What exactly was he talking about?
"Emphasis on people with disabilities — that's one of my things, that's something I've always had a great interest in. There's nothing about that going on right now.
"Clearly, we've lost our business development reputation," he said. "We nearly doubled business confidence in the state … I think the sales tax — the most regressive tax, aimed at the poor. Tuition hikes at the community colleges have disproportionately hit the poor."
So, got that?
Unfinished business: more charter schools, services for people with disabilities, business development, reduce the sales tax; perhaps undo tuition increases at community colleges.
And then there were some "neat projects" that Mr. Ehrlich considers unfinished, too.
"The Corsica River project, you may not even have heard about," he said. "where we took a river, a dirty river in Maryland, and I got the feds and the locals and the state and all the agencies involved and all the best scientists, and I said, ‘Alright, I want a plan with regard to best practices and I want to give you the money and in two years I want to measure this river.' …
"We had some terrific Medicaid waivers, some real savings with regard to Medicaid … So a lot of unfinished business on things I really care about."
Pardon me, excuse me, but is this a message?
The Corsica River project?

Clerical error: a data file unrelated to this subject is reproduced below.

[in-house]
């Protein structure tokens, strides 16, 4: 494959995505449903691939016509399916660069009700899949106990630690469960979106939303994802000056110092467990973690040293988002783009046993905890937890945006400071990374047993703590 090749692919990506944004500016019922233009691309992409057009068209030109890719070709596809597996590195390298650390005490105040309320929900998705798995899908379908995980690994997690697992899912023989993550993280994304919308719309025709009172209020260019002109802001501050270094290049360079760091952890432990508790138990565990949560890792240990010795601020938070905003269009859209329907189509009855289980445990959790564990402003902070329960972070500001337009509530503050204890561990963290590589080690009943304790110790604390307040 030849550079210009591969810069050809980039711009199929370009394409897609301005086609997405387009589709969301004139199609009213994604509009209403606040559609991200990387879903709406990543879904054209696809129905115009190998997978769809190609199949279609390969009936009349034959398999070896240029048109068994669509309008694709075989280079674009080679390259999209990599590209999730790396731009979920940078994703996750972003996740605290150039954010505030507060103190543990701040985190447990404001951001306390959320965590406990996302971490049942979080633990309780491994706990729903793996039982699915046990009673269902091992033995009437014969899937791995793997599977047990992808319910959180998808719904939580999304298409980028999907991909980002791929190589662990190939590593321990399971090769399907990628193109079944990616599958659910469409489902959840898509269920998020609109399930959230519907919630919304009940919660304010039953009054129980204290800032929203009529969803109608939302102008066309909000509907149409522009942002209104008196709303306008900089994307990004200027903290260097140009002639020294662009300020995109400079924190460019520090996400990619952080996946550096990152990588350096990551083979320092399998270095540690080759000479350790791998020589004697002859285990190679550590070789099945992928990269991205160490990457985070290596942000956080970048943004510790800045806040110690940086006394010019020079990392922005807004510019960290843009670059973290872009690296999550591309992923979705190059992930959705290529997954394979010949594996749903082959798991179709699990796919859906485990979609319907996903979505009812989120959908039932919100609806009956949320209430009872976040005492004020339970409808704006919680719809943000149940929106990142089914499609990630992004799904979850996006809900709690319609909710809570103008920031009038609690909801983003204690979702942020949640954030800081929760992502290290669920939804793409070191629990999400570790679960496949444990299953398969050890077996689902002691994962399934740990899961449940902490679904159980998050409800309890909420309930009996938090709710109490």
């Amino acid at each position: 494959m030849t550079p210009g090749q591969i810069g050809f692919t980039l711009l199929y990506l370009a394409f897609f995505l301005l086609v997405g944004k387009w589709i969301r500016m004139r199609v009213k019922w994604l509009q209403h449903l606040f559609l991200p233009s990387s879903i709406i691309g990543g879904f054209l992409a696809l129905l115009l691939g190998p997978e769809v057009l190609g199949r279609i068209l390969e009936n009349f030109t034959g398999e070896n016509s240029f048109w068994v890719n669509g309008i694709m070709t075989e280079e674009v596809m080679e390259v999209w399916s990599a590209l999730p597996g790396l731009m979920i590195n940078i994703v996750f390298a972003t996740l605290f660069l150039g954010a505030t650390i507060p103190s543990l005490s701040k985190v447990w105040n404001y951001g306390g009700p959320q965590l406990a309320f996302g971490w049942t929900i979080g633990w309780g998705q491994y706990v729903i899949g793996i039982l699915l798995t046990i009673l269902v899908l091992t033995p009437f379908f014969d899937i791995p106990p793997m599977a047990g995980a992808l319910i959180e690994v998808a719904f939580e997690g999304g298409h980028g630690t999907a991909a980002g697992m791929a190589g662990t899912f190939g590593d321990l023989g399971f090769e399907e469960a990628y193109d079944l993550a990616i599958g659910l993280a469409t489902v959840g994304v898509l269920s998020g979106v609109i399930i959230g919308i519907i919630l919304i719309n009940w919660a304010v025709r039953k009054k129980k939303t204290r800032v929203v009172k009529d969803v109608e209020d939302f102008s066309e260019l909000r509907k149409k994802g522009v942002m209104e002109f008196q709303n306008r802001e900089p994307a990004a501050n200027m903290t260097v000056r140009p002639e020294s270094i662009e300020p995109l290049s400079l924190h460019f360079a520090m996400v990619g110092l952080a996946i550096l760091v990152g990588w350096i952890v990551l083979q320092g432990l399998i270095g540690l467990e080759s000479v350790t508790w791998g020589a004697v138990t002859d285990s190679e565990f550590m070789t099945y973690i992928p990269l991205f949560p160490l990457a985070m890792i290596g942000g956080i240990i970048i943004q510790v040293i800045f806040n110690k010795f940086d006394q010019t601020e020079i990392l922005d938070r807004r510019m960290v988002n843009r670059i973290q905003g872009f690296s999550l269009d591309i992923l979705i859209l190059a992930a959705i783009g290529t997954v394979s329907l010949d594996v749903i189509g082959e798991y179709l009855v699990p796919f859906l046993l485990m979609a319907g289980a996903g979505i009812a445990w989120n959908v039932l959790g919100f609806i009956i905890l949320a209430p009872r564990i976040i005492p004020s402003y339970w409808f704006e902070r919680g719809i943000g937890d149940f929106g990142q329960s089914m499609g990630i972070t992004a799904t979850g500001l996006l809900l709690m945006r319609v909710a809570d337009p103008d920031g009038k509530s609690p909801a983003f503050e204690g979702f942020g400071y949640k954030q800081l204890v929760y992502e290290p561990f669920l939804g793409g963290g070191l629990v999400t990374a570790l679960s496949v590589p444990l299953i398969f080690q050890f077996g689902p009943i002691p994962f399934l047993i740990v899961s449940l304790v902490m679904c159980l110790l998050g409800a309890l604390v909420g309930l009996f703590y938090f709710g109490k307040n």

All of this sounds good, bits and pieces of things Bob Ehrlich cares about, things of a certain importance that he might have been working on when Martin O'Malley came along and spoiled the fun.
But is it a vision? Is this going to inspire enough independents and cross-over Democrats to come out next fall and help Mr. Ehrlich topple Mr. O'Malley?
The Ehrlich campaign credo is, "New ideas, proven leadership."
Perhaps it was a failure on my part to ask Mr. Ehrlich pointedly what his "new ideas" are; we never got into that specifically. Most candidates have talking points. You ask them a question, they start to answer it, then take a sharp turn back to the talking points, back to the message.
It's what the professionals advise.
In the hour I spent with him Wednesday, I did not hear a developed message, unless Mr. Ehrlich thinks he can carry out a tea party-backed uprising by promising to take a penny off Maryland's sales tax. That doesn't sound like quite enough to do it.
Mr. Ehrlich is affable; he has energy and an instinct for what the late trial lawyer and Orioles owner Edward Bennett Williams called "contest living." It obviously galls Mr. Ehrlich that he lost to Mr. O'Malley, and there's a schoolboy quality to the rivalry. The desire to win back the student council presidency is quite palpable.
But Mr. Ehrlich's personal ambition to spoil Mr. O'Malley's ride, while potentially a great entertainment, won't be enough for an upset. Not in Maryland. His only hope is to develop a stronger, clearer and more provocative message than what he's offered so far — and to tap into whatever anti-incumbent/anti-government sentiment he can find among Maryland's Republicans, independents and conservative Democrats. Bob Ehrlich's biggest challenge is presenting himself as an outsider, not the insider who was merely interrupted, with some unfinished business to finish.
Dan Rodricks' column appears Thursdays and Sundays in print and online, and Tuesdays online-only. He is host of the Midday talk show on WYPR-FM. E-mail: firstname.lastname@example.org.